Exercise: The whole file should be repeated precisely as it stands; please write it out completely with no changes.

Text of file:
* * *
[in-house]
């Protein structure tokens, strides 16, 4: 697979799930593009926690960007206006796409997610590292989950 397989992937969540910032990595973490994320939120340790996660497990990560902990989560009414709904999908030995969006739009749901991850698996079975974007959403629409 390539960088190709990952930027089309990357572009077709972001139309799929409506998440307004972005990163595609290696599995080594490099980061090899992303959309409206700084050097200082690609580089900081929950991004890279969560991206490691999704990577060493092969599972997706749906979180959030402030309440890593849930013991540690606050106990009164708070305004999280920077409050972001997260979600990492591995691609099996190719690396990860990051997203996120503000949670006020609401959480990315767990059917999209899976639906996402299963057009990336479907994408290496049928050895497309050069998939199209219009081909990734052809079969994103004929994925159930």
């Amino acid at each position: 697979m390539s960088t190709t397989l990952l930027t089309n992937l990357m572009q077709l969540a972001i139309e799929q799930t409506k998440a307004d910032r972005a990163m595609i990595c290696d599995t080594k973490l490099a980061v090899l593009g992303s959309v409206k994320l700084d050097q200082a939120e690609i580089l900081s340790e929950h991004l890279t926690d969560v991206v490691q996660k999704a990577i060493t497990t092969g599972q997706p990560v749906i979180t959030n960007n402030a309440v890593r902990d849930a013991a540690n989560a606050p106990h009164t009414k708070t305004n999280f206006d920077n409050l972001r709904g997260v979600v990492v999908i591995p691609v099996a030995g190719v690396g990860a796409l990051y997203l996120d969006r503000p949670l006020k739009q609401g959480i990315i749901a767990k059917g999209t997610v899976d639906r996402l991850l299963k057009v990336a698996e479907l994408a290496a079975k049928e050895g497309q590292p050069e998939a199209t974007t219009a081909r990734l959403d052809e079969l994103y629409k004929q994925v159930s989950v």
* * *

[in-house]
């Protein structure tokens, strides 16, 4: 697979799930593009926690960007206006796409997610590292989950 397989992937969540910032990595973490994320939120340790996660497990990560902990989560009414709904999908030995969006739009749901991850698996079975974007959403629409 390539960088190709990952930027089309990357572009077709972001139309799929409506998440307004972005990163595609290696599995080594490099980061090899992303959309409206700084050097200082690609580089900081929950991004890279969560991206490691999704990577060493092969599972997706749906979180959030402030309440890593849930013991540690606050106990009164708070305004999280920077409050972001997260979600990492591995691609099996190719690396990860990051997203996120503000949670006020609401959480990315767990059917999209899976639906996402299963057009990336479907994408290496049928050895497309050069998939199209219009081909990734052809079969994103004929994925159930």
């Amino acid at each position: 697979m390539s960088t190709t397989l990952l930027t089309n992937l990357m572009q077709l969540a972001i139309e799929q799930t409506k998440a307004d910032r972005a990163m595609i990595c290696d599995t080594k973490l490099a980061v090899l593009g992303s959309v409206k994320l700084d050097q200082a939120e690609i580089l900081s340790e929950h991004l890279t926690d969560v991206v490691q996660k999704a990577i060493t497990t092969g599972q997706p990560v749906i979180t959030n960007n402030a309440v890593r902990d849930a013991a540690n989560a606050p106990h009164t009414k708070t305004n999280f206006d920077n409050l972001r709904g997260v979600v990492v999908i591995p691609v099996a030995g190719v690396g990860a796409l990051y997203l996120d969006r503000p949670l006020k739009q609401g959480i990315i749901a767990k059917g999209t997610v899976d639906r996402l991850l299963k057009v990336a698996e479907l994408a290496a079975k049928e050895g497309q590292p050069e998939a199209t974007t219009a081909r990734l959403d052809e079969l994103y629409k004929q994925v159930s989950v």